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By Colin Packham and Charlotte Greenfield

SYDNEY/WELLINGTON (Reuters) - A powerful cyclone that hit New Caledonia late on Monday and shuttered nickel operations has moved offshore, allowing authorities to lift warnings on the French South Pacific territory.

Four people received minor injuries in the storm and a search is being conducted for two missing people, New Caledonia's Civil Defence and Risk Management agency said in a statement.

Resident Gael Toukio said electricity and telephone services had been cut.

"Every gust of wind made my house tremble," Toukio told Reuters by text message from the capital city of Noumea.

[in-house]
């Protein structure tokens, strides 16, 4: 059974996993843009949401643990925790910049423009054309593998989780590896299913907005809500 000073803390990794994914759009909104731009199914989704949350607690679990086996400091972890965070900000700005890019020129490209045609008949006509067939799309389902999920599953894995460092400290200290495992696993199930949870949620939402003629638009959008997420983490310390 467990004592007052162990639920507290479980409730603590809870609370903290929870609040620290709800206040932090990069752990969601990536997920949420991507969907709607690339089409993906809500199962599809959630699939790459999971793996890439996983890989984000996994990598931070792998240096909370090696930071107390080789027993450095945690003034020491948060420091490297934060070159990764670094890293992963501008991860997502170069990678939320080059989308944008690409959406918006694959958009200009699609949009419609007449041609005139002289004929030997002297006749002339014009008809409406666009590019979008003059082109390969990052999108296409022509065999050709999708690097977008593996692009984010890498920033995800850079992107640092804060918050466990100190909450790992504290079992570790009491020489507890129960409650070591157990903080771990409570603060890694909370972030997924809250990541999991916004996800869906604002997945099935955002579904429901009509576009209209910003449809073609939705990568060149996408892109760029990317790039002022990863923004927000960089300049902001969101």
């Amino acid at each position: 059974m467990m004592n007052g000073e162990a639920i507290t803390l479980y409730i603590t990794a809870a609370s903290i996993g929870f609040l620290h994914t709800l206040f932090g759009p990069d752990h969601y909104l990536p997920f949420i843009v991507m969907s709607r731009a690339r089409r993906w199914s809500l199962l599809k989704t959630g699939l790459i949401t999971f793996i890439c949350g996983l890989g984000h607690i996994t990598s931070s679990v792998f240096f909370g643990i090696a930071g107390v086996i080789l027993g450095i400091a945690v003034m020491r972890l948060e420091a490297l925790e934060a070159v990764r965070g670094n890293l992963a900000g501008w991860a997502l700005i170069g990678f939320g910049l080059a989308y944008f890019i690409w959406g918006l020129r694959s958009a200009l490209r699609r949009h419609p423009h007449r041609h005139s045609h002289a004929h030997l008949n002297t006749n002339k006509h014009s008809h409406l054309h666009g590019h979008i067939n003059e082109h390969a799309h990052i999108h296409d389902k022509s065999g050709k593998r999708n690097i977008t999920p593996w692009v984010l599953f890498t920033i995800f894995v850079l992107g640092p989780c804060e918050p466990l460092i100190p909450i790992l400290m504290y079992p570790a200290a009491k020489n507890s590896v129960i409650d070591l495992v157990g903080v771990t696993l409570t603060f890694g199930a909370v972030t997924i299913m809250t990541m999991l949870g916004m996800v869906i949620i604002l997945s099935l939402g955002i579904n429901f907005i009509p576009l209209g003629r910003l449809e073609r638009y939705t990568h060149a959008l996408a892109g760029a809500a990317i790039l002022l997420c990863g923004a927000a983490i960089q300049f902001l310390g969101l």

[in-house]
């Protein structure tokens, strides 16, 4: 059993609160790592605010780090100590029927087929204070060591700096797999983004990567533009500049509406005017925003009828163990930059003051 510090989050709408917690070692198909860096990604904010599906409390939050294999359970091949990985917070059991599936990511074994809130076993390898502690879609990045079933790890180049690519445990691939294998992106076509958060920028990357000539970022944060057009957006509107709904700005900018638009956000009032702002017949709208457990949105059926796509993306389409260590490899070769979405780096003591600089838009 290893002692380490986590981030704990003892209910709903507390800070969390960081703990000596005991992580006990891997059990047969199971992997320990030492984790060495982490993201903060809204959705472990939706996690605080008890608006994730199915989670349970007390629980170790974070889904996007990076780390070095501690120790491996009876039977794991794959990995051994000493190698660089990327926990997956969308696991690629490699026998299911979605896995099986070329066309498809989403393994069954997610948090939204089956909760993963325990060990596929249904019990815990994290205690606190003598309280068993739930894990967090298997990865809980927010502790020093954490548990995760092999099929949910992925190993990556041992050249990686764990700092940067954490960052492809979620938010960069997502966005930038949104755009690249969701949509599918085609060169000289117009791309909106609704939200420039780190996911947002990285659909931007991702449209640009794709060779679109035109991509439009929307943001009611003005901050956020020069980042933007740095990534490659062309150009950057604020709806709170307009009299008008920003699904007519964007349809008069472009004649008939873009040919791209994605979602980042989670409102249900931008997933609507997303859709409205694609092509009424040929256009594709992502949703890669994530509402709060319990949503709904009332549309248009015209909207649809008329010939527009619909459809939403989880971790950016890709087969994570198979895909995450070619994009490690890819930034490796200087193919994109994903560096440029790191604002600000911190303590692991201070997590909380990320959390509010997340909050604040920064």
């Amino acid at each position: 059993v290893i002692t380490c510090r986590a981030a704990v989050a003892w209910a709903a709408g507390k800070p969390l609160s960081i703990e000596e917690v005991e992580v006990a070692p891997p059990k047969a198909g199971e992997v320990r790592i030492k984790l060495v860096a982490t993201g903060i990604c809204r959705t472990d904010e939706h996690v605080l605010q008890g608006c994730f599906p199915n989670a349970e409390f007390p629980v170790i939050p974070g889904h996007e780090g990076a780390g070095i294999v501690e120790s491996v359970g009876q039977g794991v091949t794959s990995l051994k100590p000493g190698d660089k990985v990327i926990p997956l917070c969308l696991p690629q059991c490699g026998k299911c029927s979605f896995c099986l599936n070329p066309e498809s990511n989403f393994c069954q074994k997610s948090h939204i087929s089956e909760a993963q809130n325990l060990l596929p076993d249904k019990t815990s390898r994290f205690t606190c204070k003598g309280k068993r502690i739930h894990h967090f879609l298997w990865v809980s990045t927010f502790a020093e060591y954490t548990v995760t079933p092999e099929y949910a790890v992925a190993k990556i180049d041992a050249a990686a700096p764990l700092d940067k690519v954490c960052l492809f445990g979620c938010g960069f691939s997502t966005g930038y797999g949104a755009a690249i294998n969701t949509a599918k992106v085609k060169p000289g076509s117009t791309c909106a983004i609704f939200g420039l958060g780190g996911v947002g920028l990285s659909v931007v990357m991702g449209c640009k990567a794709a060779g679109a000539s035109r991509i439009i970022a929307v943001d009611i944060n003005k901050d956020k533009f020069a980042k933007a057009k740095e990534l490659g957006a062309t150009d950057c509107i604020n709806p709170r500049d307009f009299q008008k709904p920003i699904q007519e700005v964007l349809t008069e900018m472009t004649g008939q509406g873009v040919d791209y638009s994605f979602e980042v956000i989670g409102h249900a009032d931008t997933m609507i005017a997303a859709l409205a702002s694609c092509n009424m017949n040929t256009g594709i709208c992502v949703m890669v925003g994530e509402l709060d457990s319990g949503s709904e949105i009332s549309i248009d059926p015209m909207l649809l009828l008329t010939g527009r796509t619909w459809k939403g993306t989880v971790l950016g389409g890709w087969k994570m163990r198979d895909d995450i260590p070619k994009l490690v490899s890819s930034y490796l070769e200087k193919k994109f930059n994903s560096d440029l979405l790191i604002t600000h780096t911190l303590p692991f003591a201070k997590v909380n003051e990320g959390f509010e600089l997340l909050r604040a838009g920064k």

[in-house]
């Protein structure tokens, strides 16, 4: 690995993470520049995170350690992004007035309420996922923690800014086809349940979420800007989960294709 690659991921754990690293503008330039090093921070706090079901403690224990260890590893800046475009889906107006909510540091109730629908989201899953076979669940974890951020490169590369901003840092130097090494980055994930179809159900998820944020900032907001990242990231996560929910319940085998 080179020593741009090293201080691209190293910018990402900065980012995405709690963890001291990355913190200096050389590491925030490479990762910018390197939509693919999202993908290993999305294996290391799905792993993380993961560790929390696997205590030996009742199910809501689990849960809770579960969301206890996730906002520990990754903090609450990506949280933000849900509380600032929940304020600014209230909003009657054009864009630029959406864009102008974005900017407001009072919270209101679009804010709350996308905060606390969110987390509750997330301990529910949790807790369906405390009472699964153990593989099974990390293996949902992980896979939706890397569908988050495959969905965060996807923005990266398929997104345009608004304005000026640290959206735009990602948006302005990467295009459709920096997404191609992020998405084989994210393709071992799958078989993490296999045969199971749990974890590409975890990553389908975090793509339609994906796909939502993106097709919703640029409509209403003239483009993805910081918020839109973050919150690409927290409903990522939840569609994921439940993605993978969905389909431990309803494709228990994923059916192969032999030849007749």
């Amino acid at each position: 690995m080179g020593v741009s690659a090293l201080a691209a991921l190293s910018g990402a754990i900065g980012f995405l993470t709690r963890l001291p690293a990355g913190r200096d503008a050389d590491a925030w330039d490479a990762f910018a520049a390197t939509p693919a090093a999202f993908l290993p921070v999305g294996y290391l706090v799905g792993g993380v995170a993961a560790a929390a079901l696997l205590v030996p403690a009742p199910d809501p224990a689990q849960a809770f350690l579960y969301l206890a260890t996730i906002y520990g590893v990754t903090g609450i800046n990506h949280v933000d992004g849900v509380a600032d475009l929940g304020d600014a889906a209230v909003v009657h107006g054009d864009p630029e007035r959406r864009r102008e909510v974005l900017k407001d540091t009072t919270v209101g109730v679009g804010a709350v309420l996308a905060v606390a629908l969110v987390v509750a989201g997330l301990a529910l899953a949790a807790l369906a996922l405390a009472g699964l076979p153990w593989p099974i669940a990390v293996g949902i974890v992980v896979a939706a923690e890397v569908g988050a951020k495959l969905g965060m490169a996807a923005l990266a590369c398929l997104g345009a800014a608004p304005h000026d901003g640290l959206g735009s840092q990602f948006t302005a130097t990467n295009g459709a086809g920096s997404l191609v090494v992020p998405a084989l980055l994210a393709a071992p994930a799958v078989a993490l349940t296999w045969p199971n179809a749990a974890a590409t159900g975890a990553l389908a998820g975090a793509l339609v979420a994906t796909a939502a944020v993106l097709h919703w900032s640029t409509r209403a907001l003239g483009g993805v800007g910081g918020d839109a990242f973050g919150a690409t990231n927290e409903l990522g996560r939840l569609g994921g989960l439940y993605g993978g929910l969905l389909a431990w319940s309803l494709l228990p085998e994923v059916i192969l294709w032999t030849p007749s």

The main island was hit by winds of up to 180 km per hour (111.8 mph) and more than 400mm (15.75 inches) of rain on Monday, the meteorological service said in a statement, in conditions that saw roads blocked by uprooted coconut trees and a halt of the country's large nickel mining industry.

The bureau lifted a general warning on Tuesday, while the Civil Defence agency said around 70,000 people were without electricity.

Vale suspended nickel operations and evacuated staff on Monday. It is restarting on Tuesday, a spokesman said.

The New Caledonia weather bureau said the weather system - which peaked at a category-three event - has since weakened and is expected to track towards New Zealand over the next few days.

(Reporting by Colin Packham in SYDNEY and Charlotte Greenfield in WELLINGTON. Additional reporting by Tom Westbrook and Melanie Burton. Writing by Jonathan Barrett.; Editing by Stephen Coates)

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